7 witty remarks on "That was the week that was. (**WARNING: INCREDIBLY LONG**)"

robbie said...

a good post, if ling, but i do have a question. WHY ON EARTH WOULD ANYONE WANT TO PAINT A ROOM THE COLOR OF "DRIFTING DUNES"?!? what was going through the realtor's mind??? clearly, they have never been in a real desert. so they realize that theres NOTHING OUT THERE??? ohh, silly people...i think you are better for calling it beige.
betsy looks quite adorable all dressed up, by the way. glad to hear that both you and matt have found employment, as money comes in downright useful these days (whoda thunk?). its good to see that things are coming together as well as they are, and i hope they continue to do so.

fatty mcslowslow said...

Enjoyed the visit.
Hope you don't get flooded out.
Very nice update.

Catherine on 2:15 PM said...

I like your long posts. They make up for all the posts that are so short they are invisible.

Your children are, as ever, charming to behold. I partly wish I'd been able to help y'all paint, but then maybe that would have been too many people underfoot. But perhaps I could finagle a visit with you guys sometime this year, when you get settled down with your jobs and all that. It would be jolly to see my nieces and nephew before they hit puberty.

molly said...

I'm with cath; I like your novels. And that game was OOBER fun!( though every team I was on, we lost.) Oh and don't forget to give me credit for helping with the bathroom. AND Joni, next time you see your realtor, ask him why he wanted to make it sound as though you were smearing your sand-box on your walls. I like your dress even though I couldn't go into the kitchen for a while because Betsy would follow and you and mom didn't want Betsy touching sharp things that could kill her. (pant,pant) And Joni, I like the make-up you put on Betsy, it was ALSO haute couture. I hope you liked your vacation, I hope so did Pi,(even though she probably didn't care). And one last thing: WHATS WITH ALL THE HAUKU?? ......... oh yeah, we are the Blinns.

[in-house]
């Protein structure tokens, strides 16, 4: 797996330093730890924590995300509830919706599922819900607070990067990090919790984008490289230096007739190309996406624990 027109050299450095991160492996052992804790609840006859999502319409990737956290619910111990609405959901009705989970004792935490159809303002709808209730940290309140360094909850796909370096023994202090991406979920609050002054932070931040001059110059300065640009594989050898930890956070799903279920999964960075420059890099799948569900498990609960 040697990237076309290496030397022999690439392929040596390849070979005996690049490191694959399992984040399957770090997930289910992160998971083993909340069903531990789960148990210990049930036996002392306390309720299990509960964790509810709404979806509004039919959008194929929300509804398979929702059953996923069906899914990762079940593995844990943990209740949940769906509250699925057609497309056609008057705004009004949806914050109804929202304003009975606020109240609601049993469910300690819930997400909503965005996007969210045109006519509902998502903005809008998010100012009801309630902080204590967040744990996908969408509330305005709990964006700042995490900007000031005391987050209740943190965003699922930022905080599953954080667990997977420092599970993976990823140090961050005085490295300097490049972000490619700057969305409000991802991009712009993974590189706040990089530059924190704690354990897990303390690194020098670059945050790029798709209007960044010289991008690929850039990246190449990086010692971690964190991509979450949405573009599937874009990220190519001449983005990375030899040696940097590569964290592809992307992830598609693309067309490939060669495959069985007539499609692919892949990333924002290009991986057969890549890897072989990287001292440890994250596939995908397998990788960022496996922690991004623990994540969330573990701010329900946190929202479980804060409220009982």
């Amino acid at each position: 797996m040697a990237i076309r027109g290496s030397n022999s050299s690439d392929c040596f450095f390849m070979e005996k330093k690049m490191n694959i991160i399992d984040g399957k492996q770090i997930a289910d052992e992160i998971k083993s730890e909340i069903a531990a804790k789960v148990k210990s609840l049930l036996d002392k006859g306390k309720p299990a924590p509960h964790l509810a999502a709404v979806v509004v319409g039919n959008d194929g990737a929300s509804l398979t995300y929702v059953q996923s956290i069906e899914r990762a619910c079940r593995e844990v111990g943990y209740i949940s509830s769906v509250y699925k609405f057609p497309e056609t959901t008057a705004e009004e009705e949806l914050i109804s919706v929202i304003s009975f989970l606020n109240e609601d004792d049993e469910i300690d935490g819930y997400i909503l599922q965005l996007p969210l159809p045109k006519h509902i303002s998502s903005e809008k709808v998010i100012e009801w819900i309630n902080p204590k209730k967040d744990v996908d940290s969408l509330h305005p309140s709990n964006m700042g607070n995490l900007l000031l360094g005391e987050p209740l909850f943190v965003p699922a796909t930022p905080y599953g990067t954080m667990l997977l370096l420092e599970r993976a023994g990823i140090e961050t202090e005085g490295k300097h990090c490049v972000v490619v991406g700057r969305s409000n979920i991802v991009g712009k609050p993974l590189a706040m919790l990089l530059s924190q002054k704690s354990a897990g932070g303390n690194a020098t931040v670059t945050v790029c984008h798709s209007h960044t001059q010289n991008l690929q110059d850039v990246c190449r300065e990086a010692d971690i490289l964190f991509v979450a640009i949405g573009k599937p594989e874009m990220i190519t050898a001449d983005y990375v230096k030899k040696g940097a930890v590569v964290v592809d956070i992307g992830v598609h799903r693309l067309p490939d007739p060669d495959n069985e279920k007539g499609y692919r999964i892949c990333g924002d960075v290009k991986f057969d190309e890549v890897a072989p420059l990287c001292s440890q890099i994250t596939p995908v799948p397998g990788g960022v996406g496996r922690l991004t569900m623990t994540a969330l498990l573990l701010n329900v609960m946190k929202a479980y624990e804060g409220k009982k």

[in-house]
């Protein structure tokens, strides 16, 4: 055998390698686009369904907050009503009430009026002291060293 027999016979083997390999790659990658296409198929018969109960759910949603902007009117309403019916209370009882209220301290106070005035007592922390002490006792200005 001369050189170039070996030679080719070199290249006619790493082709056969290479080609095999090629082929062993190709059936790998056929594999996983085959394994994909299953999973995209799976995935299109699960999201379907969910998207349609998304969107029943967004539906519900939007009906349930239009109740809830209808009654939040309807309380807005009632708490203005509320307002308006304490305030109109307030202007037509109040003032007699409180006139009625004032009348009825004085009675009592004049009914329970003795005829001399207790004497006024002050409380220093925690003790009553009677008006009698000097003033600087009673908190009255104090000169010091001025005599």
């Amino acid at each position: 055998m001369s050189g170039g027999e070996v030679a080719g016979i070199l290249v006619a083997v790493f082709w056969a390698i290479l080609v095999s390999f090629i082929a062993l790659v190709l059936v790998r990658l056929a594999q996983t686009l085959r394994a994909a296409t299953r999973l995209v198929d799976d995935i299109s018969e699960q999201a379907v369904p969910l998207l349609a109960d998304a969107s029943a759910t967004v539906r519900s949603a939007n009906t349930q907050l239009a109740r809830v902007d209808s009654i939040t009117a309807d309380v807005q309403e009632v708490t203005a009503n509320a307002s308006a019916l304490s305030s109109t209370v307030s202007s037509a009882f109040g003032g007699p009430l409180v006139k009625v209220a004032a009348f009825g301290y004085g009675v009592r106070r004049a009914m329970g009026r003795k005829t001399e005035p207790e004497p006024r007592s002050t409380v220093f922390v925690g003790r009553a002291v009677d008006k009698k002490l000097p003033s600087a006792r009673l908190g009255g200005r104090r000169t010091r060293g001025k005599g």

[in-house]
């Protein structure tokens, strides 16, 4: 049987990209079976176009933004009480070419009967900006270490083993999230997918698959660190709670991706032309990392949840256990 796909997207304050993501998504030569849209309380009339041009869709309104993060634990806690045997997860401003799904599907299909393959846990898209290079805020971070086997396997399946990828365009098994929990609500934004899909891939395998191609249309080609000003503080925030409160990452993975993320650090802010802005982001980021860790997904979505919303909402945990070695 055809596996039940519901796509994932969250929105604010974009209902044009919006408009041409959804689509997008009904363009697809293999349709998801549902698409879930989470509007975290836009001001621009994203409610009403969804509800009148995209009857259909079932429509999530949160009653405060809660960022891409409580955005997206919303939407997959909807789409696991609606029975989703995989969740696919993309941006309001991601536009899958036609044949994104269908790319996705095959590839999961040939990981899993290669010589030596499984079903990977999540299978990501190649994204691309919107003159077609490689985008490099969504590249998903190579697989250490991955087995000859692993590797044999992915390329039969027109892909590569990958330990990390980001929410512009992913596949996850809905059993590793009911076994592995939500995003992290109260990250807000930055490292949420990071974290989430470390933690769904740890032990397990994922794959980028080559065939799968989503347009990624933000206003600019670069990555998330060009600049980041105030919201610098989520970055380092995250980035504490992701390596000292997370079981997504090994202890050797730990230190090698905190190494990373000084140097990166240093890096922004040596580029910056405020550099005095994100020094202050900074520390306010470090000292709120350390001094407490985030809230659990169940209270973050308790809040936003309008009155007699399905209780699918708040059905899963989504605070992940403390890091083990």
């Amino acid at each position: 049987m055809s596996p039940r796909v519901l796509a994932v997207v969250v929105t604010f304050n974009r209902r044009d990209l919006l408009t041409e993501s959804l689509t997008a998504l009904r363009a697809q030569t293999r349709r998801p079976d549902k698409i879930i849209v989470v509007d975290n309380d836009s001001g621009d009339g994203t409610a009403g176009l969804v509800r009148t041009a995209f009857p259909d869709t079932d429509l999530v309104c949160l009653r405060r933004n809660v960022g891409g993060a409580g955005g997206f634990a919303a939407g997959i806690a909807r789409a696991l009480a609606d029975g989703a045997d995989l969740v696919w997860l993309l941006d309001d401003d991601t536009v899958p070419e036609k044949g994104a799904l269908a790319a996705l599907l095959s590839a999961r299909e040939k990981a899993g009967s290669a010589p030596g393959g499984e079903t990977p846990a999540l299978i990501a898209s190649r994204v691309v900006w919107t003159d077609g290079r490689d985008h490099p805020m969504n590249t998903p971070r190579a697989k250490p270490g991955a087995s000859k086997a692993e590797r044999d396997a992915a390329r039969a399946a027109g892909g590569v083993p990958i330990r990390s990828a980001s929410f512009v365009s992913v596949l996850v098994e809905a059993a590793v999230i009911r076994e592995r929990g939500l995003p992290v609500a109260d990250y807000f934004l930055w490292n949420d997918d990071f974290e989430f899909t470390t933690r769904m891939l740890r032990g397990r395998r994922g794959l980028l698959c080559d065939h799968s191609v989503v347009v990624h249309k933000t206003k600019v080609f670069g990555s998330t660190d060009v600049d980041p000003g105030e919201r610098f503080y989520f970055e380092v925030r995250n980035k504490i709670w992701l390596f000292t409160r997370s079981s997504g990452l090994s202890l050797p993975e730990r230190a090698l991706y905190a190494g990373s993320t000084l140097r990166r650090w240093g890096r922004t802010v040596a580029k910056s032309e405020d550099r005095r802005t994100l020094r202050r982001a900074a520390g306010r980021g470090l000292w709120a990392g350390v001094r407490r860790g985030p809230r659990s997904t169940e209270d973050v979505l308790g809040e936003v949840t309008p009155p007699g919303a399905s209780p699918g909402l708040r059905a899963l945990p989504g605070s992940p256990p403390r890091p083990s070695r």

Disney Scrapper on 7:44 PM said...

Good gracious girl, you have been busy! I may have to go back and read the post again but I loved the update.

katorigasuki on 9:06 PM said...

congrats, matt on a new career! and good luck with job interviews and such.

::job vibes::

jdhoosier said...

Call me a guy, if you insist -- I'm really the girl in my marriage, what with the shoes and all -- but where is Matt's new job?? As fascinated as I am with your obscure phobia of sharks and all.

Congrats, Matt! And you too, Joni, on the interview. Glad to see you're getting your chem on. If there's one thing I learned in my years of shoe sales and forklift driving, it's that people who let expensive university educations lay idle for years are worthy of ridicule.

Good luck to both of you.

 

Embellish Life Copyright 2008 All Rights Reserved Baby Blog Designed by Ipiet | All Image Presented by Tadpole's Notez